Radical and incremental innovation

A radical or disruptive innovation is one that has a significant impact on a market and on the economic activity of firms in that market, while incremental innovation concerns an existing product, service, process, organization or method whose performance has been significantly enhanced or upgraded. Incremental innovation is the dominant form of innovation. The nature of innovation and the rate of technological change greatly differ from sector to sector and across countries and time periods.
What are radical innovation and incremental innovation?
A radical or disruptive innovation is an innovation that has a significant impact on a market and on the economic activity of firms in that market. This concept focuses on the impact of innovations as opposed to their novelty. The innovation could, for example, change the structure of the market, create new markets or render existing products obsolete. However, it might not be apparent that an innovation is disruptive until long after it has been introduced, and the cut-off point between incremental and radical innovation might be set at different levels. This makes it difficult to collect data on disruptive innovations within the period reviewed in an innovation survey, typically two years. In Schumpeter’s view “radical” innovations create major disruptive changes, whereas “incremental” innovations continuously advance the process of change (Schumpeter, 1942).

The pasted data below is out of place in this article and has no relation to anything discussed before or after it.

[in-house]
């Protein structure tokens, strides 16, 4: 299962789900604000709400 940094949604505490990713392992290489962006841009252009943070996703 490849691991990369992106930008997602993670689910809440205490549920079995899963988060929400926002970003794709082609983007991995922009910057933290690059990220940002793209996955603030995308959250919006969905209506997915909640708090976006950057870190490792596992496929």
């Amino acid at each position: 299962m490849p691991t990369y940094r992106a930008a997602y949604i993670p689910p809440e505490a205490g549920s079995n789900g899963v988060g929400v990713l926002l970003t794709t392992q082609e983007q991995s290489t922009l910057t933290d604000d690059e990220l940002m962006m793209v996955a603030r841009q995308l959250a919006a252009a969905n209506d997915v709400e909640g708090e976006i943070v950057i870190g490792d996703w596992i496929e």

Incremental innovation concerns an existing product, service, process, organization or method whose performance has been significantly enhanced or upgraded. This can take two forms: For example, a simple product may be improved (in terms of improved performance or lower cost) through use of higher performance components or materials, or a complex product comprising a number of integrated technical subsystems may be improved by partial changes to one of the subsystems.
How important are radical and incremental innovations?